Material Processing and Device Fabrication
High-grade activated carbon from coconut shells and a novel method of recovering waste graphite attached to wall rocks
The material Processing and Device Fabrication project at NIFS has produced two patents leading to commercialization.
Patent 1. G. R. A. Kumara, “A method of producing electrically conducting and highly porous, high-grade activated carbon from coconut shells using a simple procedure” National Institute of Fundamental Studies, Hantana Road, Kandy, National Intellectual Property Office, Sri Lanka, (2021), Patent No. 19595.
This invention of producing highly electrically conducting, highly porous, high surface area, and high-quality activated carbon from coconut shells has many advantages over other methods developed to produce activated charcoal from coconut shells. This method is low-cost and does not involve any activating chemicals for the activation process. This procedure is simple and the required equipment are readily available among the equipment that is commonly used in households.
The use of renewable energy storage systems for transport, instead of fossil fuels greatly relive greenhouse emissions and other environmental burdens. Unfortunately, the currently available storage devices “the batteries” pose additional problems and their performance is inadequate for large-scale use. Batteries use toxic materials, hard to dispose of safely or recycle. A promising alternative to the battery is the supercapacitor, which is a device extensively investigated currently, unlike a battery, a supercapacitor can undergo an almost indefinite number of charging cycles and discharging operations. Advantageously, supercapacitors are based on carbon - the best is the activated charcoal obtained from coconut shells. The lab-scale model of the supercapacitor was fabricated using our highly activated coconut shell charcoal, already tested for its high capacity and fast charging together with low cost.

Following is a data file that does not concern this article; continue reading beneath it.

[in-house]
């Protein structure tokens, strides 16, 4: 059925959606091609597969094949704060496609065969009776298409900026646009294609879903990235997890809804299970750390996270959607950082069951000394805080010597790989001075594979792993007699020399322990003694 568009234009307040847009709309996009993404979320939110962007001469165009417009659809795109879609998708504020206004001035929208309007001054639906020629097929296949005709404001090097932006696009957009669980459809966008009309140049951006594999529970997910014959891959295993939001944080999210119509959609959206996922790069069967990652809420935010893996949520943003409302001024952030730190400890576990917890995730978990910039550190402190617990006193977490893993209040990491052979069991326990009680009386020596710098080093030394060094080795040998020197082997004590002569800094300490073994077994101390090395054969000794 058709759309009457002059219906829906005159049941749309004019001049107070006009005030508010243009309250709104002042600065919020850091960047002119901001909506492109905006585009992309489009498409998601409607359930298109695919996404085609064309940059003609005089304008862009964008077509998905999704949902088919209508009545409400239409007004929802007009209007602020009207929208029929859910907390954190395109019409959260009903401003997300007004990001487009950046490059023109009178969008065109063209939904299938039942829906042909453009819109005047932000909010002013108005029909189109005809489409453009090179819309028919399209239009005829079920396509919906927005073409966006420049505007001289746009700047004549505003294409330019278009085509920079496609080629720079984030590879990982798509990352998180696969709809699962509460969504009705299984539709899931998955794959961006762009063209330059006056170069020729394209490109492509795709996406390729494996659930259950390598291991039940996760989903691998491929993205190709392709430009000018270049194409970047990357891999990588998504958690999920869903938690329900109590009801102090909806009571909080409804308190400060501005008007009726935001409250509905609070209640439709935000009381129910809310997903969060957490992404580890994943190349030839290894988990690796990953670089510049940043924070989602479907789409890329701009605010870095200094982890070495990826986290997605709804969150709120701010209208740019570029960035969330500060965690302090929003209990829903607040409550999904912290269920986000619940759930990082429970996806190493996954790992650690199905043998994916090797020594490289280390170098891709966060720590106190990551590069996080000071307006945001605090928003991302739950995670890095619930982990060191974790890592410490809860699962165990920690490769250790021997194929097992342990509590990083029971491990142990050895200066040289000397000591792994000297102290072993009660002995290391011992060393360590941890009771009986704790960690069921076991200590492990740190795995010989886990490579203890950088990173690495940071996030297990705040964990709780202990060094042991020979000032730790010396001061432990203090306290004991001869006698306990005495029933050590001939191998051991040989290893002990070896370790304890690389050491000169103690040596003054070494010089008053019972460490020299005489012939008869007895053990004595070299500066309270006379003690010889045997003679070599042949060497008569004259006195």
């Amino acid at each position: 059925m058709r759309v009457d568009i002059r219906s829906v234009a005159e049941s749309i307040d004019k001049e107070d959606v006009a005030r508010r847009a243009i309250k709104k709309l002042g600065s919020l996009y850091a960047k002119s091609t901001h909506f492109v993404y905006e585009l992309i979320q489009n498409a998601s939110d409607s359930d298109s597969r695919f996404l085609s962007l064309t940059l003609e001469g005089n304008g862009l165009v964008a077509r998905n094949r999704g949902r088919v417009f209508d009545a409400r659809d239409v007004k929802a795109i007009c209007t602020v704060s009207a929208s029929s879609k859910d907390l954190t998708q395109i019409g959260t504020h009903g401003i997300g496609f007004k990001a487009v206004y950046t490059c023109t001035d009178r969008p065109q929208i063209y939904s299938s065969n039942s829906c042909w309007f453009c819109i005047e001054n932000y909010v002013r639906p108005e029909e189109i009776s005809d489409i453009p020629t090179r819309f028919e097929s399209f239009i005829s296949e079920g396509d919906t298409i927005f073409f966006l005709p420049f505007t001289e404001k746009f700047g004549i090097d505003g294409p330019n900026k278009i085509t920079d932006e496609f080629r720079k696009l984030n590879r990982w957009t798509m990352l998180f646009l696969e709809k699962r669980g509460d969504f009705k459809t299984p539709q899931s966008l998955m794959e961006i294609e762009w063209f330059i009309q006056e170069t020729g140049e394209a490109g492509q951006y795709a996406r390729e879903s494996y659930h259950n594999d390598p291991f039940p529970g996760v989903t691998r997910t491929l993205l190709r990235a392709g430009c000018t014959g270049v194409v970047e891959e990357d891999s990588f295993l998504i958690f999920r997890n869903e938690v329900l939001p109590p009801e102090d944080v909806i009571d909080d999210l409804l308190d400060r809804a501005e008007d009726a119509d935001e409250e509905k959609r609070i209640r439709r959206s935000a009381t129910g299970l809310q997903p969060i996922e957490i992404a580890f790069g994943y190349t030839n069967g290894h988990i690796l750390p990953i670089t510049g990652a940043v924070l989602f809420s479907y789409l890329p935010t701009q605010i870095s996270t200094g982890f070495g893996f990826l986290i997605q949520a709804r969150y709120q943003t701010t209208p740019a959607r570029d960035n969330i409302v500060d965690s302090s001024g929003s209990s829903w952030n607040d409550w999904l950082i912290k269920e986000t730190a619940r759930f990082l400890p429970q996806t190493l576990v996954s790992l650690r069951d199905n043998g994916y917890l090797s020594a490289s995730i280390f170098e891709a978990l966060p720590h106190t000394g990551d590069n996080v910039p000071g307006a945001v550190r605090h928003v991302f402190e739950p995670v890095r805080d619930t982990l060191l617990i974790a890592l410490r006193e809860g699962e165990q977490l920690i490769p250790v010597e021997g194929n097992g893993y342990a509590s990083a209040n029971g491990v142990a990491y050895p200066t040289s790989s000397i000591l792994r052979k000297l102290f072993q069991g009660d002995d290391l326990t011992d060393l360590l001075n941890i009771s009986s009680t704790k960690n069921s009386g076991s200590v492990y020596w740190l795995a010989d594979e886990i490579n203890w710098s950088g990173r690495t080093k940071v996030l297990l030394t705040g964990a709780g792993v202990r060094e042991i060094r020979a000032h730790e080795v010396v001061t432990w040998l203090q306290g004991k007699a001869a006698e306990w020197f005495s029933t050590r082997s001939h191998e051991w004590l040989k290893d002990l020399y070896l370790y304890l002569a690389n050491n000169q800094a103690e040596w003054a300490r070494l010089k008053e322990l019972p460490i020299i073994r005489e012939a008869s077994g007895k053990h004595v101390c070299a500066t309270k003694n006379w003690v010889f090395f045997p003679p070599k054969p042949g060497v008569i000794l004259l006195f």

Patent 2. G. R. A. Kumara, R. M. G. Rajapakse, H. M. T. G. A. Pitawala and N. M. Gunawardhana. “A method of recovering waste graphite attached to wall rocks in vain graphite mines” National Institute of Fundamental Studies, Hantana Road, Kandy, National Intellectual Property Office, Sri Lanka, (2021), Patent No. 19596.
This invention is based on a successful method developed to recover graphite from those attached to wall rock pieces in mined graphite chunks without any contamination from stone particles and chemical species leaching from stones. The graphite powder thus obtained throughout this process is converted to super expanded graphite simply by subjecting to a heat-treatment process that again is a one-step method. This super expanded graphite can be used to remove and recover oil spread on water due to leakages from oil tanks or for any other reason. Having a very high surface area super expanded graphite has a high potential for a number of novel advanced technological applications.